Right now, I would say attracting, developing, engaging and retaining people is our biggest challenge.

The pressure is on all organisations to look at total reward, strengthening the employee value proposition and diversifying their offering in conjunction with pay. For example, we are investing in building stronger career paths and talent development programmes to create long term opportunities for people in our organisation.

To measure the impact of this, we continue to engage and communicate with our employees through employee feedback. For example, we have an internal annual employee survey – Survey Feedback Action (SFA) – in which every employee is asked to participate. Results are shared, and managers then hold feedback sessions with their employees to discuss the survey findings and identify opportunities within and outside of their department.



How will your organisation have to adapt to meet the changing future workplace?  

Our focus on strategic workforce planning is designed to ensure we have the right people, with the right skills working in the right places.
The workplace and the workforce as we know it has changed and we need to find a way to increase connectivity and a sense of belonging, regardless of where employees are. Remote work was already on the rise before the pandemic, with many employees considering the option a significant factor when exploring job opportunities. So, the changing future workplace for us is one which embraces the flexibility of hybrid and remote working, opening us up to a wider talent pool.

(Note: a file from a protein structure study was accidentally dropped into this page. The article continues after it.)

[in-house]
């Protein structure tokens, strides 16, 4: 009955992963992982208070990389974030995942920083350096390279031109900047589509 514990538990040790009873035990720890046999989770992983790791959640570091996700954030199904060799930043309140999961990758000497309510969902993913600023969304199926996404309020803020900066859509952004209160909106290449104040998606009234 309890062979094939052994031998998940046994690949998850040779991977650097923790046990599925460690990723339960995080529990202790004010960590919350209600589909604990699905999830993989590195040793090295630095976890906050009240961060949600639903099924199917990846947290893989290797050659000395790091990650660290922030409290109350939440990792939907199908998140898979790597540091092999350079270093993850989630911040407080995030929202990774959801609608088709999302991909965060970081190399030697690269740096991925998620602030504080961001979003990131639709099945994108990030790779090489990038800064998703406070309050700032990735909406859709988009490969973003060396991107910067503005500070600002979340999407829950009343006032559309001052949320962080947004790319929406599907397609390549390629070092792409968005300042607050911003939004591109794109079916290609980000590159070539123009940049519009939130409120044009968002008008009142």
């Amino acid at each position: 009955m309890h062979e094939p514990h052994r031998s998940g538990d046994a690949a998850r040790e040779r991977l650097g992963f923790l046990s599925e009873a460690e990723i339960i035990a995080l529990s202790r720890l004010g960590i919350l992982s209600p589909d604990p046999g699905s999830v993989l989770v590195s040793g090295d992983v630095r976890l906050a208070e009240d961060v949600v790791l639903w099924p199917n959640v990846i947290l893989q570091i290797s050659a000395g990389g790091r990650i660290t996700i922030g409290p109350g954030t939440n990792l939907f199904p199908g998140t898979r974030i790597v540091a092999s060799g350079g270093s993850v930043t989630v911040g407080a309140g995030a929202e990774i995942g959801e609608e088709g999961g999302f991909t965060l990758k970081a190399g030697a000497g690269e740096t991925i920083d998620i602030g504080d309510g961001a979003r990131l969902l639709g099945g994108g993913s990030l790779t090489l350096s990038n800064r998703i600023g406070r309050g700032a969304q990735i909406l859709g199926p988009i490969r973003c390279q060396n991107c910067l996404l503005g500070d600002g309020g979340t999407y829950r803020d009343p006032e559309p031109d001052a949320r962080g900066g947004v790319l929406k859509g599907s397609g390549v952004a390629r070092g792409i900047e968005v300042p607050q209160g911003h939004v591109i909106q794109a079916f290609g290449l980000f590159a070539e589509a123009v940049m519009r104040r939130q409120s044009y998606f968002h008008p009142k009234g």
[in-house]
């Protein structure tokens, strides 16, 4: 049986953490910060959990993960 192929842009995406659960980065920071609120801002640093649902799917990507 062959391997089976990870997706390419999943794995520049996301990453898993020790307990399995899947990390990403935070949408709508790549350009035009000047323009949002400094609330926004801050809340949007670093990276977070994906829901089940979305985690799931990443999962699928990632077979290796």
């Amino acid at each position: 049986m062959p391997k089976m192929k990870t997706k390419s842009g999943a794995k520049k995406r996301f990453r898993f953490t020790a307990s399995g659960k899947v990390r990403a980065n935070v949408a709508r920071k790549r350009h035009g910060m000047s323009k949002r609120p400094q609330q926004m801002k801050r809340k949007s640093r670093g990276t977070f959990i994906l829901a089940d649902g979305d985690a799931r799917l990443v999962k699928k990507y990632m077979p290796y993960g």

As we emerge from the pandemic, the future of work will also require two types of changes across our workforce: upskilling and reskilling. To support our current and future employees’ development, we continue to focus on a number of programs in order ensure we have the right talent and skills available for our future workplace.

Externally these include student placement programmes and a range of apprenticeships. With the challenges in the logistics industry relating to HGV driver shortages we are especially committed to our Driver Academy program, which supports employees to gain the skills and qualifications needed to make this career step.



 

This interviewee was kindly introduced to us by ‘Top Employers Institute’ – the global authority on certifying excellence in employee conditions.’ Their organisation is certified as a Top Employer.